Punitive Child Welfare Policies

Efforts to establish fetal rights have led to an unprecedented attempt to control the conduct of pregnant women, leading to the arrest of hundreds of individuals, mostly low-income women and women of color, for ending a pregnancy, suffering a miscarriage or stillbirth, or attempting to continue a pregnancy to term while suffering from drug or alcohol dependence. In addition, the use of the child welfare system as a vehicle for addressing substance dependence has encouraged punitive family interventions and reinforced systemic racism in both the criminal and child welfare systems. In general, current child welfare policies have failed to support parents struggling to raise their children in safe and healthy environments. Too often child welfare practices have demonized families and relied too heavily on foster care as a primary intervention. The current child welfare system was not designed to overcome structural barriers to safe parenting, including non-discriminatory access to housing, social services, and/or medical treatment. The result has been the disproportionate representation of poor children, children of color, and LGBTQ young people in foster care, an institution that itself perpetuates race- and gender-based inequities and often puts children at risk of harm.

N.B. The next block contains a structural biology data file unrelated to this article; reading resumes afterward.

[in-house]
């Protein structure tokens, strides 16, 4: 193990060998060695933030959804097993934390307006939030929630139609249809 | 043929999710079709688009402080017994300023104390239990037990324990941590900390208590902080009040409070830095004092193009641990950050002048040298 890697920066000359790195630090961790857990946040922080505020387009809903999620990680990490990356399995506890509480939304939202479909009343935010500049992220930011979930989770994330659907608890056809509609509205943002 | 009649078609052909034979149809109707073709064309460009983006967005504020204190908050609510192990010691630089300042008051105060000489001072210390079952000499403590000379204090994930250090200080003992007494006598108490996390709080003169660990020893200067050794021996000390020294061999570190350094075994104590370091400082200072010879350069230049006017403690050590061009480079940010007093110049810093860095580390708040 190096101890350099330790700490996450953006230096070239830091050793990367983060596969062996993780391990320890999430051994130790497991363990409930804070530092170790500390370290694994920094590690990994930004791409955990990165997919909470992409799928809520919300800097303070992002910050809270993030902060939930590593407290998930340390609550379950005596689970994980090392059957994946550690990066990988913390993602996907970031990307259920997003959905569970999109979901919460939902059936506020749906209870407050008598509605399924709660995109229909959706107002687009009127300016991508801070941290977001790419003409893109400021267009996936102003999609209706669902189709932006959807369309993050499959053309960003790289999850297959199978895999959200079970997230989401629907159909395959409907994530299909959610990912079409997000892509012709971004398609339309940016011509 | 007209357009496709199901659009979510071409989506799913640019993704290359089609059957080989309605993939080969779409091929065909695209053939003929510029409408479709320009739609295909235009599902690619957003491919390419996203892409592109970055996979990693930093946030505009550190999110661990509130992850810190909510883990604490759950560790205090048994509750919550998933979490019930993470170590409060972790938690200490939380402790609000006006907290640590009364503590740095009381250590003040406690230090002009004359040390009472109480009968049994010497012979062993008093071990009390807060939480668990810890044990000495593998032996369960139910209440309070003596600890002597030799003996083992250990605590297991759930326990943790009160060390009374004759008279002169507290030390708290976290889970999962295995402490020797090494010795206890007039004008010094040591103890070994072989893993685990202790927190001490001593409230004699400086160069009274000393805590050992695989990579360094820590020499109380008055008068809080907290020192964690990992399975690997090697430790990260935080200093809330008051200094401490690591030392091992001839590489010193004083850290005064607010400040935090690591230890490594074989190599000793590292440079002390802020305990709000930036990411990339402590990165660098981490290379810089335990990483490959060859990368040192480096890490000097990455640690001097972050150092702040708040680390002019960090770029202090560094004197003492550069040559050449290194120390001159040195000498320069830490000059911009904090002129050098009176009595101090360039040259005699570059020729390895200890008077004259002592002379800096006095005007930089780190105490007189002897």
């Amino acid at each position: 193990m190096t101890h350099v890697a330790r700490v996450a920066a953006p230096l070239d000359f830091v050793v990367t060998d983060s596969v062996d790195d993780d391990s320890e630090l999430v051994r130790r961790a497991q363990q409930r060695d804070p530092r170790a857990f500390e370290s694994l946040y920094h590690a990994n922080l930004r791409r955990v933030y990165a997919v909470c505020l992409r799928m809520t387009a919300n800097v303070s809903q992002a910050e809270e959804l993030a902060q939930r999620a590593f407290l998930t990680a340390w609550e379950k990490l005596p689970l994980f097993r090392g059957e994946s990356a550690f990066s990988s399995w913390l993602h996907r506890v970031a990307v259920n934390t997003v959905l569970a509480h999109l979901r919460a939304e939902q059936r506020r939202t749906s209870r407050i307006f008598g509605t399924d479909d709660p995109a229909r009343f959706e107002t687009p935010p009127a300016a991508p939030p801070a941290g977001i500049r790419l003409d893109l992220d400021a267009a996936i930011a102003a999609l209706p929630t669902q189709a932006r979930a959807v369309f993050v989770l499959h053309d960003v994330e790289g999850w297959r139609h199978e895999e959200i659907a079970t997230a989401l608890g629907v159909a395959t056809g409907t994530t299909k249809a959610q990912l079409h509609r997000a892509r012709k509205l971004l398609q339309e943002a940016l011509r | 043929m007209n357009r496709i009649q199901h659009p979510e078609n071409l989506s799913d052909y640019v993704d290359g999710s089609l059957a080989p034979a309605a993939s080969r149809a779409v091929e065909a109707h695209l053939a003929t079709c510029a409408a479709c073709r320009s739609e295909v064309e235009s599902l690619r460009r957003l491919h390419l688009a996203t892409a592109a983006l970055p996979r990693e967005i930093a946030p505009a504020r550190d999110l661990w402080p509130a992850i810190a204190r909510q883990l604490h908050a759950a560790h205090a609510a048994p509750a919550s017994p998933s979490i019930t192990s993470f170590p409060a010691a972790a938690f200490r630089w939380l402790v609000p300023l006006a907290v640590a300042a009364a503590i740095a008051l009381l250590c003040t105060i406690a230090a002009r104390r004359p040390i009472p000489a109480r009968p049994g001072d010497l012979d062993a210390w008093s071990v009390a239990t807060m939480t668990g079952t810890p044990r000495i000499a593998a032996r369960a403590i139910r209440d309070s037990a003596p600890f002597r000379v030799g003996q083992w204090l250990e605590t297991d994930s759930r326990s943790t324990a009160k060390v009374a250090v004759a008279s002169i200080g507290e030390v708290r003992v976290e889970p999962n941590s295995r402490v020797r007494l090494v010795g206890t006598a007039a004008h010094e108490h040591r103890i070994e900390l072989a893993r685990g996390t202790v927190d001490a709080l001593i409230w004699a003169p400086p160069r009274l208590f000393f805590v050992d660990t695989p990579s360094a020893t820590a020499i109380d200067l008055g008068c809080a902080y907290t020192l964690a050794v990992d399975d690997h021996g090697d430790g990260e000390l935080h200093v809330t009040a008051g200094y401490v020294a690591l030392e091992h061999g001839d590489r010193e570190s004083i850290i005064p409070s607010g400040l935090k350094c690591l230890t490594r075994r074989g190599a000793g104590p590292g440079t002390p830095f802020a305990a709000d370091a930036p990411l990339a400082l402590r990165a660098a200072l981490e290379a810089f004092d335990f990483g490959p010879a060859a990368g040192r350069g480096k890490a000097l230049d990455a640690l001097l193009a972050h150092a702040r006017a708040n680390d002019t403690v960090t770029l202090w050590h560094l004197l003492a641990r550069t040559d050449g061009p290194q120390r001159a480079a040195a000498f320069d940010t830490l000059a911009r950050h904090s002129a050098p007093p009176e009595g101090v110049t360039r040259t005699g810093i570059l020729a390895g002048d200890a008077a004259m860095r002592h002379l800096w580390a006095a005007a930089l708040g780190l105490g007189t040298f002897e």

Solutions:
– Support services aimed at preventing placement of children in foster care and encouraging family reunification.
– Encourage culturally responsive, non-punitive, trauma-informed, strengths-based child welfare practices
– Include parent advocates and peer mentors for parents involved in the child welfare system and through the inclusion of family members formerly involved in the child welfare system on decision-making boards and in programmatic evaluation and training.
– Support the creation of a funding stream to states that would allow them to finance parent defense counsel in civil child abuse and neglect proceedings as well as proceedings to terminate parental rights.
– Move pregnant women out of prison and into facilities or programs that can address their reproductive health needs and provide necessary medical and social service support, including mental health services and treatment for substance dependence.

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